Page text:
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AB0349 Exhaled nitric oxide is not elevated in rheumatoid arthritis associated interstitial lung disease: A pilot study
  1. A. Abhishek1,
  2. A. Jones2,
  3. R. Hubbard3
  1. 1Department of Rheumatology, University Hospital Birmingham NHS Trust, Birmingham
  2. 2Department of Rheumatology, University Hospital Nottingham NHS Trust
  3. 3Department of Epidemiology and Public Health, University of Nottingham, Nottingham, United Kingdom


Background Exhaled NO (eNO) is elevated in airway and parenchymal lung diseases. The levels of eNO in rheumatoid arthritis associated ILD (RA-ILD) has not been studied before.

Objectives The main objective of this study was to compare the concentration of eNO in RA patients with and without ILD.

Methods Eighteen patients, 7 with RA-ILD diagnosed on HRCT chest performed in the preceding 2 years, and 11 with RA not known to have ILD attending the respiratory or rheumatology clinics at Nottingham University Hospitals NHS Trust, UK participated in this study. All participants met the 1987 American College for Rheumatology classification criteria for RA. Patients with RA overlap syndromes, pulmonary hypertension, chronic obstructive airway disease, and those on home oxygen, oral nitrates or sildenafil were excluded. The study was approved by the Derbyshire Research Ethics Committee, UK. Information was collected about disease and demographic characteristics, and detailed clinical examination including 28-tender and swollen joint counts (TJC and SJC) was carried out. All patients completed the St Georges’ Respiratory Questionnaire (SGRQ). eNO was measured in parts per billion (ppb) (NIOX-MINO, Aerocrine, Sweden), and spirometry was performed. TJC, SJC, patients’ and physicians’ global assessment were used to calculate clinical disease activity index (CDAI). Independent sample t–test and chi-square test were used to compare continuous and categorical variables.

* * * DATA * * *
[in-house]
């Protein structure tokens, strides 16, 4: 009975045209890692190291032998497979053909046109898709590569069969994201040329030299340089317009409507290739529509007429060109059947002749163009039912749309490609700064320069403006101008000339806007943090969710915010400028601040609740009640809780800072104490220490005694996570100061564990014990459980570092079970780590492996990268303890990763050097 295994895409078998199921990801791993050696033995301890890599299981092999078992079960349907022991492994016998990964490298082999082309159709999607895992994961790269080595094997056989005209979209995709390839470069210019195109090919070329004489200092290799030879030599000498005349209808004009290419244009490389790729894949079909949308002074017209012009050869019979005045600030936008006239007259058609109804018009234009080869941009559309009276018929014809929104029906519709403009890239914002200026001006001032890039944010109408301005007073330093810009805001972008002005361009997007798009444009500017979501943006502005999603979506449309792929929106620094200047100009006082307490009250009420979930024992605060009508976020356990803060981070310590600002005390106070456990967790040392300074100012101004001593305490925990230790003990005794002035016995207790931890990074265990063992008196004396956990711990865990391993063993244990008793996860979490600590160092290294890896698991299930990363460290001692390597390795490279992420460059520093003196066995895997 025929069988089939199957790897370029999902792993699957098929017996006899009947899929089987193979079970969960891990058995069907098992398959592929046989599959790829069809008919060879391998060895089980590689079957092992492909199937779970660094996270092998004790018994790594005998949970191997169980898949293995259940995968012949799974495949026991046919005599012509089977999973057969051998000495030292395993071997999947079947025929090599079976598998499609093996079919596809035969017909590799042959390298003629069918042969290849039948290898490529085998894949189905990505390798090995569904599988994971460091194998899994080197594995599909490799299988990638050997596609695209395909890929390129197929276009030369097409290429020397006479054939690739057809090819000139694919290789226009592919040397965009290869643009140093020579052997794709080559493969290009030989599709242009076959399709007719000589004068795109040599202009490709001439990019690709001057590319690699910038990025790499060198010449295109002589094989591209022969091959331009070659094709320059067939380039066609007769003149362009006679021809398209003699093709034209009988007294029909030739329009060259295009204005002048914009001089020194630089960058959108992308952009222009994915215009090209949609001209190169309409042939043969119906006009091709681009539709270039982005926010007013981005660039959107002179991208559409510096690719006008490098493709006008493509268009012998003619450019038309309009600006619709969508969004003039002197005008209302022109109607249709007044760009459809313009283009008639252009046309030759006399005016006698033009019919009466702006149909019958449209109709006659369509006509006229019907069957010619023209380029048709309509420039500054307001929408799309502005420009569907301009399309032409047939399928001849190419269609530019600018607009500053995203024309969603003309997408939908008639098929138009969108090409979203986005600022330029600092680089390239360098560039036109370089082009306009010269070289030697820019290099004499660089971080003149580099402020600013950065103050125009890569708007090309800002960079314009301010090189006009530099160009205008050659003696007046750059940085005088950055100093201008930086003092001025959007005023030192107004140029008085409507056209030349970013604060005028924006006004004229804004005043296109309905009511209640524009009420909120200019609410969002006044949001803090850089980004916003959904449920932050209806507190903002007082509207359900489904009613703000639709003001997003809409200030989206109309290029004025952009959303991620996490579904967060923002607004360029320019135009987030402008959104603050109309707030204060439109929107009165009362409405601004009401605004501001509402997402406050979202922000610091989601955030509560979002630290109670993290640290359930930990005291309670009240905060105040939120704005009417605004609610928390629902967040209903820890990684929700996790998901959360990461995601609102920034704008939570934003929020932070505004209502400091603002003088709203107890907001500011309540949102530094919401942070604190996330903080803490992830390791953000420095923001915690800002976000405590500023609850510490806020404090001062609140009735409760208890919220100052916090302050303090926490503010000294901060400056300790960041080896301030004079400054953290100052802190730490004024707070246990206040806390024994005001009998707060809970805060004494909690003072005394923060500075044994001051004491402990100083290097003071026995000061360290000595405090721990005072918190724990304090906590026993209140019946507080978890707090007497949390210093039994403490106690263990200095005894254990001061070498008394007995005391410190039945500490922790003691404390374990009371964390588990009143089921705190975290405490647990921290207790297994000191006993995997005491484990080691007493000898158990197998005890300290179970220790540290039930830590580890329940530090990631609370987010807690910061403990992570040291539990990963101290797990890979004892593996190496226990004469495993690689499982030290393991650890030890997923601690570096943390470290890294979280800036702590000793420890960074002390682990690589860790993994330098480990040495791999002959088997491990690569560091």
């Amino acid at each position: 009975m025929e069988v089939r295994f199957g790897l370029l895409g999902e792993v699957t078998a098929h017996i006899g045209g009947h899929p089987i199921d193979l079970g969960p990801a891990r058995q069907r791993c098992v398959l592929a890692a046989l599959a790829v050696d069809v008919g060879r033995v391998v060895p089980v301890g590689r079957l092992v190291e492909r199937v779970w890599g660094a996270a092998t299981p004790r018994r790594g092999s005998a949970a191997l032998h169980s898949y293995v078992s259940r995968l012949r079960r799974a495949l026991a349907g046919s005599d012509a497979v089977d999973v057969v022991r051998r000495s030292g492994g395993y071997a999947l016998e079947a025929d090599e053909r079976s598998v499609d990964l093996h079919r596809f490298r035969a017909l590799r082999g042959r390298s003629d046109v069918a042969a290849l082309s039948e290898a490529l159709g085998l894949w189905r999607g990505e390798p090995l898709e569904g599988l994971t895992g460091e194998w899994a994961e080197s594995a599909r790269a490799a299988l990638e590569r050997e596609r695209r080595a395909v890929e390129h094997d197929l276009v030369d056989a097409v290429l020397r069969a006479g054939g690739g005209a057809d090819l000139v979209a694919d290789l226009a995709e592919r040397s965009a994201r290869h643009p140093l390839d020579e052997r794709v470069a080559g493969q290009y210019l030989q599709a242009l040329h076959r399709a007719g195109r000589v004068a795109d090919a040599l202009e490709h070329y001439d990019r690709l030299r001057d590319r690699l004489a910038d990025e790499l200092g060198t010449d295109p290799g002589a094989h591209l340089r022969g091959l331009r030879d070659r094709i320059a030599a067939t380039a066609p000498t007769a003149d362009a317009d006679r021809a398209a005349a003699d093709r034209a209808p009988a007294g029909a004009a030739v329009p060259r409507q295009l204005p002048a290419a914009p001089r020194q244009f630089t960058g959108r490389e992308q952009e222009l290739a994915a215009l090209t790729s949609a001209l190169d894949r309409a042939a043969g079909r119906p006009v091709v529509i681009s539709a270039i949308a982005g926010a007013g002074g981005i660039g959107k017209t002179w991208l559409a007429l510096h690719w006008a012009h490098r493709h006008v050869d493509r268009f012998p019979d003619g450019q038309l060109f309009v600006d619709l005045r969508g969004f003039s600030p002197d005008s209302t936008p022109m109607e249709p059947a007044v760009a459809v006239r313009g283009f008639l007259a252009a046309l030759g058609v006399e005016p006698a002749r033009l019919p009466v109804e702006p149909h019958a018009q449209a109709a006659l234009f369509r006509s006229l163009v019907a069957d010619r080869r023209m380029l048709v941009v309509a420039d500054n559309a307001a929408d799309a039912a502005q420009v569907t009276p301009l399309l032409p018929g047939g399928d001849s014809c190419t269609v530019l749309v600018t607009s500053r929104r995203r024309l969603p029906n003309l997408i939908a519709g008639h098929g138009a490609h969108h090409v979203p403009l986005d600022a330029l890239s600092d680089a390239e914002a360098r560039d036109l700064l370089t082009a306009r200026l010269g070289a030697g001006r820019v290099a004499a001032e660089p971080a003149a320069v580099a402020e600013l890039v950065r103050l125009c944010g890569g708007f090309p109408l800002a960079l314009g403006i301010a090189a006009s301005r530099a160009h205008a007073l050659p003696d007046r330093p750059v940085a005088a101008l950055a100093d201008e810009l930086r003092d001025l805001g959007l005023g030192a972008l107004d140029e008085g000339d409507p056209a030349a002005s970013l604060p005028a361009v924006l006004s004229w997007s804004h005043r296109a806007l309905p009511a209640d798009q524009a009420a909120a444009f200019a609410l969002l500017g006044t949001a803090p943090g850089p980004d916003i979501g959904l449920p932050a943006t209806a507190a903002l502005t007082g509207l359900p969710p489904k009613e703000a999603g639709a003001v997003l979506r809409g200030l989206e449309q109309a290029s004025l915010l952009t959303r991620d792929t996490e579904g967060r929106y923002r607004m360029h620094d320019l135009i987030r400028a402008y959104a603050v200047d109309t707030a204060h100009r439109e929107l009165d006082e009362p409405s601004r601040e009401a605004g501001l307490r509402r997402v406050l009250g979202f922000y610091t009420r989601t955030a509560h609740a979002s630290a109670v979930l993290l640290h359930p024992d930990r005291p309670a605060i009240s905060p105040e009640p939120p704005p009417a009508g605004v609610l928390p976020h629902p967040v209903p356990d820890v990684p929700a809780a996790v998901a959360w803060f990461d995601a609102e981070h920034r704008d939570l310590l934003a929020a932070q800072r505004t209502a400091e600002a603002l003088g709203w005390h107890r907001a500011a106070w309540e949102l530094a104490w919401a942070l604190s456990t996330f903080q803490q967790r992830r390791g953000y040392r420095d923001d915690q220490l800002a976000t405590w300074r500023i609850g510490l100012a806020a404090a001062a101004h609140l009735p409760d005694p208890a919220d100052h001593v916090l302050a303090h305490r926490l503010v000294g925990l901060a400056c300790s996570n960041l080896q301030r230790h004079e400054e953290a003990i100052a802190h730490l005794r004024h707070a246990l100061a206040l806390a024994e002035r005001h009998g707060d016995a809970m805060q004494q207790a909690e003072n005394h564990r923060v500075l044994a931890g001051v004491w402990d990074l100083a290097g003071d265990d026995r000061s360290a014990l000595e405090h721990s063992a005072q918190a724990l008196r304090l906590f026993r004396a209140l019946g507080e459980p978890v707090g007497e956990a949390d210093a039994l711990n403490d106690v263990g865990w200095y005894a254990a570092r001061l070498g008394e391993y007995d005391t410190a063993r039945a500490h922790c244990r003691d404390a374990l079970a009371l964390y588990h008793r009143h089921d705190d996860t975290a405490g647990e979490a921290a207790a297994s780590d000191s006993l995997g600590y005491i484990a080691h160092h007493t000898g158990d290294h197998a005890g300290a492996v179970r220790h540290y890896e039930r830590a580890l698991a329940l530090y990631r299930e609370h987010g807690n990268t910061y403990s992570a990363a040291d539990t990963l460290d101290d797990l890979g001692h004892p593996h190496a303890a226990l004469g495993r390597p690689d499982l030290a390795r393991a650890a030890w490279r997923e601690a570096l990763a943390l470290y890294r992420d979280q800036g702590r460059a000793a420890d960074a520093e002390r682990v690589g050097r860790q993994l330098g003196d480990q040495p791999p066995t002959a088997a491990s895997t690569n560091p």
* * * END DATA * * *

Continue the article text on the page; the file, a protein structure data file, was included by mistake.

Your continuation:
Results There were no differences in age, gender, smoking status, disease duration, DMARDs, and CDAI between RA patients with and without ILD. No patient with RA alone had clinical signs of ILD. None of the RA patients, and 6 of the seven patients with RA-ILD were on oral or inhaled corticosteroids. There was no difference in eNo concentration between patients with RA and RA-ILD (mean difference (95%CI) -2.42 (-6.64 – 11.50) ppb). Patients on biologics had a trend towards higher eNO than those on conventional DMARDs (mean difference (95%CI) 8.78 (-0.04-17.60), p=0.05). Although non-significant, there was a modest correlation between FEV1/FVC and eNO (r= -0.43, p=0.08). However, there was no correlation between FVC and eNO (p=0.42). Total SGRQ score was significantly lower in patients with RA-ILD than in patients with RA alone (mean difference (95%CI) 42.50 (32.40-52.59)). Although not statistically significant, RA-ILD associated with other extra-articular manifestations (kerato-conjunctivitis sicca 3, anemia of chronic disease 1, rheumatoid nodules 1, episcleritis/scleritis 1) compared to RA alone (kerato-conjunctivitis sicca and rheumatoid nodules 2, episcleritis/scleritis 1), p=0.09.

Conclusions There was no difference in eNo level between RA and RA-ILD. However, the high eNO level in patients on biologic agents is an interesting finding which warrants further study. eNO levels seem to predict airway hyper-responsiveness in RA. The lack of difference in eNO levels between RA and RA-ILD may be due to the fact that we measured the overall eNO concentration, and that this was not separated between the airway and alveolar compartments. However, it may be a type 2 error. Further studies examining the alveolar and airway components of eNO in patients with RA and RA-ILD are required.

Disclosure of Interest None Declared

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